University of Cincinnati opens $93 million classroom building
The University of Cincinnati has opened a $93 million classroom building for students and faculty from the College of Arts & Sciences.
The 185,000-square-foot Clifton Court Hall houses several departments within the College of Arts and Sciences, in addition to 24 classrooms and 230 faculty and staff offices.
The facility has a large central atrium, pedestrian bridges and gates, specialized lab space and collaboration areas.
The atrium features a grand staircase with striking red “gates.” Large windows in the stairwells invite visitors to use the stairways instead of the elevators to improve pedestrian flow.
A large lecture hall enables students to adjust seating to work in small groups if desired. Classrooms can be configured for traditional lectures or group instruction using multiple smart TVs.
The university says the building design emphasizes functional flexibility in response to the multiplicity of program needs and continually evolving pedagogies. The facility's more than 1,000 classroom seats augment the campus-wide classroom stock, including a mix of flexible flat-floor, lecture, and auditoria spaces.
The architects are LMN Architects and KZF Design.
Nearly five years after a wildfire destroyed most of the town of Paradise, California, the Paradise Unified School District has opened a new main building for its high school.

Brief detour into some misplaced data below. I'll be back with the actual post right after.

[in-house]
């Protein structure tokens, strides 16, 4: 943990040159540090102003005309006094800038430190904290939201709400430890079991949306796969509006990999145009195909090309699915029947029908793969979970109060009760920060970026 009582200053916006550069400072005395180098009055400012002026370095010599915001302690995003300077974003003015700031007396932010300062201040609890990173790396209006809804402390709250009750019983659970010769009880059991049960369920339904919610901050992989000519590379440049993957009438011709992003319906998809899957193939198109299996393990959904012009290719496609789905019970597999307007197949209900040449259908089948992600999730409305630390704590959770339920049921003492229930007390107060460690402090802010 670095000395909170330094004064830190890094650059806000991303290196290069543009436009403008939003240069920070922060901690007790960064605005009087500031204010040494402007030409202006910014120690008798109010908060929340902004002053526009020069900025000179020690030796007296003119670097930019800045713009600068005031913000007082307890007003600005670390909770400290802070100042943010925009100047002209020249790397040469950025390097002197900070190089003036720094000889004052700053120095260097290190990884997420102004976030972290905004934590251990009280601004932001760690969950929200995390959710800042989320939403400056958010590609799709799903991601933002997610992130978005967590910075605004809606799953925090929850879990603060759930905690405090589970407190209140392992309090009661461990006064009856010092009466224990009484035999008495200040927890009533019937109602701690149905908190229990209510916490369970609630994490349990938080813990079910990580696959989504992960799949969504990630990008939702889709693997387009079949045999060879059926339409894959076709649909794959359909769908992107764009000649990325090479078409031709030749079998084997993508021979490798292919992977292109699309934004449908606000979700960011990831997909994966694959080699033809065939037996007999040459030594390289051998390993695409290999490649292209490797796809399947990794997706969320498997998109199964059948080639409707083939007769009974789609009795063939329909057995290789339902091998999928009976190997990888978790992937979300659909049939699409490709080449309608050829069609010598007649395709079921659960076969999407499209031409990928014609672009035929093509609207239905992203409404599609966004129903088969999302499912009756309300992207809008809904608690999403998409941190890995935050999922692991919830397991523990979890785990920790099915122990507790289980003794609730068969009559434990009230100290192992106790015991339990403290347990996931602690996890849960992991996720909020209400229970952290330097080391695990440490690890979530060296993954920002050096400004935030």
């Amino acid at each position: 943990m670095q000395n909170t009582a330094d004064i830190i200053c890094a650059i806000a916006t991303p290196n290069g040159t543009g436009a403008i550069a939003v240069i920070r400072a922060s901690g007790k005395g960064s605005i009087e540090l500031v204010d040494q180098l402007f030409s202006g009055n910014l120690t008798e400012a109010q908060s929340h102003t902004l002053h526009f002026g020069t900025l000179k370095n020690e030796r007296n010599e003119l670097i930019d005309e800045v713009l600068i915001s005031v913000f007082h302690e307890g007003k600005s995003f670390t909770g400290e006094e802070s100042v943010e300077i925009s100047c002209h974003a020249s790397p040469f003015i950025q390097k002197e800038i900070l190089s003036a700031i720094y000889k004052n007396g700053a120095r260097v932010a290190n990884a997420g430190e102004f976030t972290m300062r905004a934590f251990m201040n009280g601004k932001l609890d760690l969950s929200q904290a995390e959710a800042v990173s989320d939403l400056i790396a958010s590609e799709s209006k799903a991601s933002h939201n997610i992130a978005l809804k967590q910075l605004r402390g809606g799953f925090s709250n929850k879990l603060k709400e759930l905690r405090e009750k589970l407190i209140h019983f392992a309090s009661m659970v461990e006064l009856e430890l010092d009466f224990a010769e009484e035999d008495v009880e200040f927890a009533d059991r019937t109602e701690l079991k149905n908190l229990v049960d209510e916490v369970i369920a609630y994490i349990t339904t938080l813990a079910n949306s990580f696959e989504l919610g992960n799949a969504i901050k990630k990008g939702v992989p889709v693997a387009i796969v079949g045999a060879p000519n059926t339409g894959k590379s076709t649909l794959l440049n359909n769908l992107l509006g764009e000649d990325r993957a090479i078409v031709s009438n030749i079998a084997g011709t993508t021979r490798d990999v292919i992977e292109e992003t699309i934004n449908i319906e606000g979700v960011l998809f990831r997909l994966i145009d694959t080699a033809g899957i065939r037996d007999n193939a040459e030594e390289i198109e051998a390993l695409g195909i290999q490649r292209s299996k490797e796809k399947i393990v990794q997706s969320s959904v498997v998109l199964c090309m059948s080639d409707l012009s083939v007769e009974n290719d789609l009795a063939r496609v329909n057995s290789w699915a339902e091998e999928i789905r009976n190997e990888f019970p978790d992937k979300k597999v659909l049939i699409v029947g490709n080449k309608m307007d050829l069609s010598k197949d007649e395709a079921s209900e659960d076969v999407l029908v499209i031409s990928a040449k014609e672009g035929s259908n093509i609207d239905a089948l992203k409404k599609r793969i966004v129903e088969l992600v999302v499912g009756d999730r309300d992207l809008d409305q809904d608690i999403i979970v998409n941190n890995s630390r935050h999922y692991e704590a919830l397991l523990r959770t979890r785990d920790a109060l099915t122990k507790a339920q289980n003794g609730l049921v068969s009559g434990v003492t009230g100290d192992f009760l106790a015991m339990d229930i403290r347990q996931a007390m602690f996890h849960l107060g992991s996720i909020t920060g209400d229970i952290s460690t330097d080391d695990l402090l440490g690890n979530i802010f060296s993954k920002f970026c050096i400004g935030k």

The Chico Enterprise-Record reports that the main building at Paradise High School has 31,000 square feet of space, including 19 classrooms and student services facilities. The structure replaces the 1957 original main building; it survived the Camp Fire on Nov. 8, 2018, but was outdated and had reached the end of its useful life.
The main building is equipped with the latest in technology — such as video and audio systems, and internet connectivity.
The new building isn’t the only part of the campus that has been upgraded. The district has spent $64 million on modernizing the library and four science classrooms and has added a 1,500-seat gymnasium, six tennis courts and a softball complex featuring a new field surface, dugouts, bleachers, fencing and restrooms.
The architect is Studio W Architects.
Illinois district adds classrooms for full-day kindergarten
Arlington Heights (Illinois) School District 25 is building classroom additions at six elementary schools to provide space for full-day kindergarten.